But the main problem I have with Stelter’s segment is not that Stelter, despite his best efforts, was unable to completely shake off the appearance of not being able to separate his personal feelings from his professional duties. My main problem is how narrow this segment’s subject matter was.

To watch it, you’d think the main charges against Zakaria concern what happened on GPS when the reality is that the GPS stuff is more like the icing on the cake with the cake being the two previous rounds of print accusations OBM threw at Zakaria. While Stelter does make an allusion to them at one point with a vague reference to “not just against his GPS work, but his columns and books too”, he steers clear of the OBM print allegations entirely. This part in particular bothered me…

But these bloggers claims have gotten attention partly because prior claims of plagiarism were leveled against Zakaria in 2012.

No. The GPS claims got attention because OBM set the stage…in 2014…with two different articles detailing more alleged examples of print plagiarmism that were not covered in the original 2012 scandal which threw serious questions at those who did the original 2012 due dilligence on Zakaria as a result of the Newsweek issue.

This is driven home in Stelter’s very next sentence…

I believe that most of their claims about GPS – 26 total – do not hold up under close scrutiny. The closer you look, the less it looks like capital “P” plagiarism.

1. What about the other claims OBM threw at Zakaria? Why concentrate on just the GPS ones? Did you not look at them at all? If you did why didn’t you include them here?

2. What were Stelter’s criteria for separating the “most” group that don’t hold up with the others which apparently did hold up? If you’re going to use the word “most” that automatically means that “some” don’t fall into that category because “most” is not an absolute. Which, by extrapolation, means some of those 26 claims did stand up to capital “P” plagiarism. And just which ones were those anyway?

3. As opposed to what? Small “P” plagiarism?

4. The “just a little bit pregnant” defense? Really?

This is what happens when you try to stick a toe into the water instead of jumping in fully….you don’t look like you’ve gone all in.

I have no first hand evidence of this but the way the segment went down with what it said, how it said it, and, most importantly, what it didn’t get into, strongly points to the suggestion that Stelter’s entire segment on Zakaria had to run through CNN’s editorial gauntlet, probably more than once. Stelter’s too good a writer and a journalist to give short shrift to 2/3 of OBM’s articles on Zakaria while giving him what amounts to mostly a pass on the GPS stuff. Here’s why this matters…

By concentrating on GPS, Stelter, whether it was his intention or not, is able to (fairly in my opinion) throw cold water on the plagiarism charges by noting how TV news works and the question of whether Zakaria wrote his opens or some sloppy producer did.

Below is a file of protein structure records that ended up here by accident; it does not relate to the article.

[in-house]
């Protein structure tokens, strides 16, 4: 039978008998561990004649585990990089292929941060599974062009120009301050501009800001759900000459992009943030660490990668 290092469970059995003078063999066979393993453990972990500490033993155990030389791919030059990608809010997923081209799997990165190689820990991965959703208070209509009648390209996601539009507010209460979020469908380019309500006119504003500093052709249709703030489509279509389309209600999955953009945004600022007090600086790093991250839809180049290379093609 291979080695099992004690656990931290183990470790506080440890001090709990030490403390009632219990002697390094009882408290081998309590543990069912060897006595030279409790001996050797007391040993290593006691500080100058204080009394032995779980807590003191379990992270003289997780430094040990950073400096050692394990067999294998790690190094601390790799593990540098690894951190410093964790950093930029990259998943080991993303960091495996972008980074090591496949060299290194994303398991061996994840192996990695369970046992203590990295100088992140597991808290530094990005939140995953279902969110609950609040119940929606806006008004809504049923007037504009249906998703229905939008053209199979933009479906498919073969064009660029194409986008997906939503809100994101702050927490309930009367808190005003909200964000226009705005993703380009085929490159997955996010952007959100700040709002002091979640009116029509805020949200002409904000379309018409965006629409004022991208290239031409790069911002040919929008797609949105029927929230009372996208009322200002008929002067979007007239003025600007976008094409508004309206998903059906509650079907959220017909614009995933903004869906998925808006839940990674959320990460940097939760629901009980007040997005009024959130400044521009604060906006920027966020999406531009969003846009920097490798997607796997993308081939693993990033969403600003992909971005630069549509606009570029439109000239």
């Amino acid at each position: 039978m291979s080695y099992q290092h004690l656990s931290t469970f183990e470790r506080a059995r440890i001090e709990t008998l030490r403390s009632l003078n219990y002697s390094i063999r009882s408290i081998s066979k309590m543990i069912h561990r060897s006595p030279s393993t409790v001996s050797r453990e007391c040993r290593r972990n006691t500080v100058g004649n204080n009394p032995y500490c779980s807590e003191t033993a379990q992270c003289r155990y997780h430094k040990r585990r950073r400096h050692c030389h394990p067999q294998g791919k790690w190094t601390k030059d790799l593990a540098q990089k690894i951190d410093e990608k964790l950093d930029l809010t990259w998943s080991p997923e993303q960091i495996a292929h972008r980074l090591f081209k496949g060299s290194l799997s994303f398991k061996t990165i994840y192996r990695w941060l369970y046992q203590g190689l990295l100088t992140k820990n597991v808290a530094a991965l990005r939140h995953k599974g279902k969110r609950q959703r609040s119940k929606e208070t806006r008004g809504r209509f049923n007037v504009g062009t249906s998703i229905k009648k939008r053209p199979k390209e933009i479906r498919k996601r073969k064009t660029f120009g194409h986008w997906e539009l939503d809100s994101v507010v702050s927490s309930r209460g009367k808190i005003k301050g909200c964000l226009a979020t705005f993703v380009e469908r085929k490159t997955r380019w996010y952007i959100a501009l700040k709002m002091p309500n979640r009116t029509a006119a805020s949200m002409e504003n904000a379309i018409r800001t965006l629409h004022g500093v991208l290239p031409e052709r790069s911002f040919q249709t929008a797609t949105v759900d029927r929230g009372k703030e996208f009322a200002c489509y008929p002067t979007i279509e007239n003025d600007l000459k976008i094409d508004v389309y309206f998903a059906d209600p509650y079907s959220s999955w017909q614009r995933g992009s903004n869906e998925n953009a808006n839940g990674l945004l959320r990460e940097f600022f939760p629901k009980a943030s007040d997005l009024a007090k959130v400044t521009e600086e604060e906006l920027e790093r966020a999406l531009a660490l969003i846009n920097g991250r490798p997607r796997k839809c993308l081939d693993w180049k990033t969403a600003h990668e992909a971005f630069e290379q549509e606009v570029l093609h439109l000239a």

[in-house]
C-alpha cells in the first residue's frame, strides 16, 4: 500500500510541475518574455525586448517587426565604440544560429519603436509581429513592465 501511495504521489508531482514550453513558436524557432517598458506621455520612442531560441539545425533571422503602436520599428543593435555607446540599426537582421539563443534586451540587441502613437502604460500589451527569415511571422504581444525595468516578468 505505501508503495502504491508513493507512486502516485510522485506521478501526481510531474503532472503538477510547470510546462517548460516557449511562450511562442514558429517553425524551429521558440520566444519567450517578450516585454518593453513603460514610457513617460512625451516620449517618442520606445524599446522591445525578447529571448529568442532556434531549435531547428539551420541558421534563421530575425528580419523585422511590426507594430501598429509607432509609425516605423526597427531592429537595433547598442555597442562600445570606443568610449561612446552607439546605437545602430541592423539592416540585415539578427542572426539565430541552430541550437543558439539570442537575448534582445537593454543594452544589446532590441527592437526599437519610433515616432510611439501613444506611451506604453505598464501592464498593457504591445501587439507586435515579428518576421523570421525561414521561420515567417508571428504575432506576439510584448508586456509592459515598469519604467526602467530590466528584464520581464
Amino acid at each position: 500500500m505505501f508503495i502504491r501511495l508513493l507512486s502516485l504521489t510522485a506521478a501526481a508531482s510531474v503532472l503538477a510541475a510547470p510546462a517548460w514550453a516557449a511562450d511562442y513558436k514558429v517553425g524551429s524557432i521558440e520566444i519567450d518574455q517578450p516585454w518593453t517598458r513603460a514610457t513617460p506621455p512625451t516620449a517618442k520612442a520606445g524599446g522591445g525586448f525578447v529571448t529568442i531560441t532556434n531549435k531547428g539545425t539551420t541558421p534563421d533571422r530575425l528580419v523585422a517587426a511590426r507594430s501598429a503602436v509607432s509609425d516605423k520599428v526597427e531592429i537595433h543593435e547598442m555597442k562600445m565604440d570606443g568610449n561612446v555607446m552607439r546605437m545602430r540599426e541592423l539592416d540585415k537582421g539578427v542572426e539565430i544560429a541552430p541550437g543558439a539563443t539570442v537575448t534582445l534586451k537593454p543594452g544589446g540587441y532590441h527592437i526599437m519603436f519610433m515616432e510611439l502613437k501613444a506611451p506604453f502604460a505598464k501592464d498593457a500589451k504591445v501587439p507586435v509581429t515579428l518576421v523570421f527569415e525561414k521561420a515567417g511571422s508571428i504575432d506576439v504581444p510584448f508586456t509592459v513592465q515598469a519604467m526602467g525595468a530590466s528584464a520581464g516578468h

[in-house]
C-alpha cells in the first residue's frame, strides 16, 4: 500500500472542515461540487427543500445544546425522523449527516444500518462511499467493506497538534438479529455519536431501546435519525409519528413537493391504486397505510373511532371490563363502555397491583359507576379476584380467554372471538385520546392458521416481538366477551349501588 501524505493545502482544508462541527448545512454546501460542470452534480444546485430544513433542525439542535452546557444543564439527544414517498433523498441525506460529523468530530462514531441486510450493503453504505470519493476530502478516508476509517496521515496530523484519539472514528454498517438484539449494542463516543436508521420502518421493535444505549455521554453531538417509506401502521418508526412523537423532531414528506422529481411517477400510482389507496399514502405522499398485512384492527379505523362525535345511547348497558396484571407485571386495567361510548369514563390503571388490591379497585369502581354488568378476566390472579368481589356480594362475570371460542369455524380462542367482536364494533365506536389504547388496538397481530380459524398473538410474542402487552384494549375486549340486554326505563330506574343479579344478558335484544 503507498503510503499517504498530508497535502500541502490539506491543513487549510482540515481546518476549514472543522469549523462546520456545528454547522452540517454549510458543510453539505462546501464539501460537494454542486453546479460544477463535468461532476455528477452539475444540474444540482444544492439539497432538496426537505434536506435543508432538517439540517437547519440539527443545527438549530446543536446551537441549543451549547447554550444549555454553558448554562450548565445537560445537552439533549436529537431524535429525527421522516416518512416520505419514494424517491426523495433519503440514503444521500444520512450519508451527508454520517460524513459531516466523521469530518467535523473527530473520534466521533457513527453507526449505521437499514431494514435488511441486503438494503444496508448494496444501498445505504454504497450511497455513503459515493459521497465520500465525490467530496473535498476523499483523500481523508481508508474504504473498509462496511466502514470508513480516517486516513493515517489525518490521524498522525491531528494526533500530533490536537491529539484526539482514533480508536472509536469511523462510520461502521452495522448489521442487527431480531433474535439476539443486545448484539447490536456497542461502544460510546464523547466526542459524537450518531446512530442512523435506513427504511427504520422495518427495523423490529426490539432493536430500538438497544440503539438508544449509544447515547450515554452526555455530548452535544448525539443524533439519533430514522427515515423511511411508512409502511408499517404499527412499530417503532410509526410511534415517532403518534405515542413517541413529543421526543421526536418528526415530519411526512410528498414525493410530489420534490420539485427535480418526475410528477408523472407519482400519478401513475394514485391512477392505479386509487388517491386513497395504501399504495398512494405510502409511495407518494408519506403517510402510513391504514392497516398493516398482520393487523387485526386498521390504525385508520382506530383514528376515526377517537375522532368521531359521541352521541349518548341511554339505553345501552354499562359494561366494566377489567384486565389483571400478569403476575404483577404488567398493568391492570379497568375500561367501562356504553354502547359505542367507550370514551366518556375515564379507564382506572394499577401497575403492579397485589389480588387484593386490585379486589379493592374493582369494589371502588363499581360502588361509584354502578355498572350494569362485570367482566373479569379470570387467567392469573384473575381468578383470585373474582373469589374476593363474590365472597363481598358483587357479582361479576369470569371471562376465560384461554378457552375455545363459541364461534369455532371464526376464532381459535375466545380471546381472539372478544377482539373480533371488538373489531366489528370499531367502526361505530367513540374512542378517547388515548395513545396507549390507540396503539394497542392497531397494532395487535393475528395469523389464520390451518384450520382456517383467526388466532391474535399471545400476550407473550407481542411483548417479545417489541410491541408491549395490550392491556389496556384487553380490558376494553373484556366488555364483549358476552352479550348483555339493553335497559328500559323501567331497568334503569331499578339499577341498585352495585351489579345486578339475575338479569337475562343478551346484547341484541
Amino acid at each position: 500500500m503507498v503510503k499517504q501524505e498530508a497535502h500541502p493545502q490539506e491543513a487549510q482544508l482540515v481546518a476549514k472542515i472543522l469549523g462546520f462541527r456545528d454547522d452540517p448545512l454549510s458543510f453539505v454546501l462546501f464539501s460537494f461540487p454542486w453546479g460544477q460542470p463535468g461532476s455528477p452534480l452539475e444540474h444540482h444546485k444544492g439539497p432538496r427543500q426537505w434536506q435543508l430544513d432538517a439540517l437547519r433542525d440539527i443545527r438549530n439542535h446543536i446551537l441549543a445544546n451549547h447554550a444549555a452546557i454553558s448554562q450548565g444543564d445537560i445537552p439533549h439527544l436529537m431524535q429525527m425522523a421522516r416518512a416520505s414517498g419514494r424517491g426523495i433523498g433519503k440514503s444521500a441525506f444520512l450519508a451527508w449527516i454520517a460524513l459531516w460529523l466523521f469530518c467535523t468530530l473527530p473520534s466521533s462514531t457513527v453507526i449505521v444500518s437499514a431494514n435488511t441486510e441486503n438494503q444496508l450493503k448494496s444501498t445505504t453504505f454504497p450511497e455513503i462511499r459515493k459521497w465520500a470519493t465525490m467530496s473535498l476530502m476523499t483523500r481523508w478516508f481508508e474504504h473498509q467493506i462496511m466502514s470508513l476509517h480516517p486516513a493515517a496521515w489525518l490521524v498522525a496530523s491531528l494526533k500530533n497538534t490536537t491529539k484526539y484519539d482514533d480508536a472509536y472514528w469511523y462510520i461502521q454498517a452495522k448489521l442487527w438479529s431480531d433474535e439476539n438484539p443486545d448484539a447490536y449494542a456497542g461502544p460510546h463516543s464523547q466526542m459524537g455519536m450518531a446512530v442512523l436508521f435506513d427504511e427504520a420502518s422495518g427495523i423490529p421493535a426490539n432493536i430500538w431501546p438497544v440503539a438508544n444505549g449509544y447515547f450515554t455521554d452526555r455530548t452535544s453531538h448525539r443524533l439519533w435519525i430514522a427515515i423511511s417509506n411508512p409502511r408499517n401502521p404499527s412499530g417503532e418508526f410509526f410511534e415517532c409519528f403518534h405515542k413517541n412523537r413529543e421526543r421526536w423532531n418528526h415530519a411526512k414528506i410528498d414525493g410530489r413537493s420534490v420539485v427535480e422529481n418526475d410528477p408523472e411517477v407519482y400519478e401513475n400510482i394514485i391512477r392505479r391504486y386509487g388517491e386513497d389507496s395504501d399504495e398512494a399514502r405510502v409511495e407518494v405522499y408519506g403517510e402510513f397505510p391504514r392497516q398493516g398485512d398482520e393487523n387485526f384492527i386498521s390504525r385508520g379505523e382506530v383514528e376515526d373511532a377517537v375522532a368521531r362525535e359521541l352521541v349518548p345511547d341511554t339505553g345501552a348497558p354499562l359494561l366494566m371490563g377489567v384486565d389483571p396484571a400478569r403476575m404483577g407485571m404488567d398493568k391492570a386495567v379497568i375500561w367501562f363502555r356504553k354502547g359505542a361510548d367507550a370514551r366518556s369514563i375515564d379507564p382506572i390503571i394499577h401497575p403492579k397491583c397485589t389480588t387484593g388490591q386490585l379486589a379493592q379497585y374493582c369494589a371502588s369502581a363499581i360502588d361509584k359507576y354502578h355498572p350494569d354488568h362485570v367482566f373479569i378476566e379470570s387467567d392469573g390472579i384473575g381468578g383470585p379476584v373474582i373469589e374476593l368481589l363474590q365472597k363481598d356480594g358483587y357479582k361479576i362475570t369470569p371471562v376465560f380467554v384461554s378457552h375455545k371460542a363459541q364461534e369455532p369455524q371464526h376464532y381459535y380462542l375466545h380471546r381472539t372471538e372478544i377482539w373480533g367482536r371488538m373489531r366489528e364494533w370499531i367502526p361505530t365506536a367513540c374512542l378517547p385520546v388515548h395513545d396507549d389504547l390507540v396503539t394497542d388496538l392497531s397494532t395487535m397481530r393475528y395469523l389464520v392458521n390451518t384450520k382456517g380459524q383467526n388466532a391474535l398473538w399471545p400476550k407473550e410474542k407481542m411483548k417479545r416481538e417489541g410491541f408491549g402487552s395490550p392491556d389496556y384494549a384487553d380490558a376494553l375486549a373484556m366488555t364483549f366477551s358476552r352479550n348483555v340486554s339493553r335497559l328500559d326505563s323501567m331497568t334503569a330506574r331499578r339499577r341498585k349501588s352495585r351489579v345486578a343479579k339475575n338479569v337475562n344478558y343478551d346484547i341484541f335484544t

But you can’t use that argument to knock down the two rounds of OBM print charges (as well as the Slate charges OBM tossed out this week). It doesn’t work…unless Zakaria was having his print articles ghost written; which, if true (it’s not) would be an even bigger scandal than this one.

I would dearly love to know the no doubt twisted and tortuous process this segment took to get to air. I could imagine everyone from Jeff Zucker to CNN’s legal department had a say on it. I could see how CNN management might see this as an opportunity to try and put this to bed while at the same time having the segment come across as some sort of transparency example; a “We’re not afraid to tackle the tough issues even when we’re the subject matter” if you will. Too bad the segment failed at both.

This segment underscores why nothing short of CNN coming clean with a full in depth and forthright explanation will suffice here. All we’ve had are tortured responses. CNN issued a vaguely tortured response standing by its 2012 investigation and has said nothing since, while Zakaria continues to bleed all over it thanks to OBM’s continuing “agenda”. This segment was itself a tortured response in what it cherry picked to highlight and what it chose to gloss over, no doubt with CNN management input.

But all these tortured responses have done is make the situation worse. Those of us who want CNN to come out with something more comprehensive in regards to Zakaria in general and specifically in regards to how OBM’s examples square with CNN’s journalism standards, are able to shred these responses apart with all too much ease. If you’re going to respond you need to make your response bulletproof, not give your critics more ammunition in the form of new questions precisely because your responses have been so tortured.

Personally, I think CNN’s intransigence on Zakaria has less to do with Zakaria and more to do with what benchmark it sets if the network did launch a new investigation…never mind reprimand him or cut him loose. I think the network is worried, at least partially, that applying print plagiarism standards to its TV scripts, TV reporting in the field, and web news articles, could open up a Pandora’s box of hurt down the road. Better to back Zakaria and take a few bumps and bruises now than to set what would amount to a new standard (or at the very least what is today a very rarely publicly applied standard) for TV News networks.